Performing the Fringe- exhibition opening at Konsthall C
Performing the Fringe
March 13–May 17, 2020
SE-123 57 Farsta
Artists: Lara Almarcegui, Kipras Dubauskas, Valentina Karga, Flo Kasearu, Michèle Matyn, Andrej Polukord, Asbjørn Skou, Urban Fauna Lab, Jon Benjamin Tallerås, Eero Yli-Vakkuri
Curators: Jussi Koitela, Inga Lāce
Performing the Fringe is an artistic and curatorial research process that explores three different contexts in the rural–urban fringe areas of the cities of Stockholm, Pori and Vilnius. It started with inviting artists to undertake research hikes during spring and summer 2019, experiencing three distinct environments that have now materialized into artistic commissions. Exhibition Performing the Fringe at Konsthall C is the first iteration in the series of presentations of those artistic commissions.
Within these contexts, hiking unfolded as a common activity that combines walking, observation, inquiry, talking, listening, and engaging with regional specificities. Collaborating with guides on site and visiting particular locations, hiking-practice operated as a tool for research and understanding, seeking to change perceptions of the terrains between city and rural areas.
During the last three decades, the harsh neoliberalisation of economies has impacted Nordic and Baltic societies across different registers and timescales. Those developments have manifested changing relationships between the commons and privately owned lands, resulting in ecological and economical abuse of the environment, and the application of capitalist logics to urban-rural areas. Processes of ongoing natural resource overconsumption coupled with growing income gaps have also caused both melancholia and the incapacity to act collectively in productive ways. It has also crumbled beliefs in democratic decision-making, enabling populist voices to gain popularity. The situation demands speculating about new kinds of agencies that could affect understandings of cohabitation; urban and rural spaces; and who and what could be considered active agents within a region’s societal, political and economic level, as well as within the broader cultural field.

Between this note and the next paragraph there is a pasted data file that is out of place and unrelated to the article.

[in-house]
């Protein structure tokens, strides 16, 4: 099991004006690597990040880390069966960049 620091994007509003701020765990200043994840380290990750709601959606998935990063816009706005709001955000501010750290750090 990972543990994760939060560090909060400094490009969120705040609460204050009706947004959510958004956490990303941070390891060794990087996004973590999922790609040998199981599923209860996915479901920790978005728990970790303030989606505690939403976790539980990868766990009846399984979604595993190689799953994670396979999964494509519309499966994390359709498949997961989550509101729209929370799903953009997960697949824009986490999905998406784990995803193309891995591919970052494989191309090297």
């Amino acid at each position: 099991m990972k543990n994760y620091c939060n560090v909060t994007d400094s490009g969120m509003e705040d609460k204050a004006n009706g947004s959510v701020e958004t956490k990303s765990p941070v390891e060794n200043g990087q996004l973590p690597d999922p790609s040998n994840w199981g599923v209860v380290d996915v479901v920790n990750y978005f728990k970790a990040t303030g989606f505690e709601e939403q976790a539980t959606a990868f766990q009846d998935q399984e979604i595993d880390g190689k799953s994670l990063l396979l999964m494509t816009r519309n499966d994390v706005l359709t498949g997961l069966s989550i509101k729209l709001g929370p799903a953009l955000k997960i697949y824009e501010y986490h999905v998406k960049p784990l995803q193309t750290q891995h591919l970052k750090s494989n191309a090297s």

There is a certain economic activity described by Anna Lowenhaupt Tsing as “pericapitalist” that exists in the geographic or social periphery of the capitalist gaze; it is both in between, or almost, capitalist. Sometimes inhabiting suburbs or unused spaces in the city centre, it encourages different economic models to meet. There seems to be more and more grey-zones that can be called pericapitalist, always shifting, and thus having the potential to reimagine the current system. The areas of pericapitalist activity both constantly contaminate and operate as sets for negotiations and struggles that are developing and reproducing hybrid zones, where non-capitalist change could prosper. Small Nordic and Baltic cities—and their traditionally active economic and social use of pericapitalsit fringe areas between the city and non-city—can be seen as models for negotiations between the city/rural; human/non-human; and economic, social, and cultural agencies.
The project brings forward artistic practices as ways of exposing and materialising permacultural traditions, non-human histories, post-neoliberal urban activities, non-industrial food producing, allotment garden towns, and other small-scale economic and ecologic activities in the region. Also, it challenges the normalised divisions of function/non-function, human/non-human, built/empty, and productive/non-productive, to open up more hybrid, blurred, and merged notions about contemporary urban and rural spaces, and the agencies forming within them.
Research hikes were organized in collaboration with Erik Annerborn, Managing director, Konsthall C, Anni Venäläinen, director, Pori Art Museum and Ūla Tornau, curator, CAC Vilnius.
Exhibition design: Kaisa Sööt
Graphic design: Nerijus Rimkus
Further iterations of the project will be presented in collaboration with Pori Art Museum and CAC Vilnius.
Supported by Nordic Culture Point, Nordisk Kulturfond, Lithuanian Culture Institute, Danish Arts Foundation.
Konsthall C is supported by The Swedish Art’s Council, The City of Stockholm and the Region of Stockholm. All public program in collaboration with ABF Stockholm. The research Station is supported by Kulturbryggan.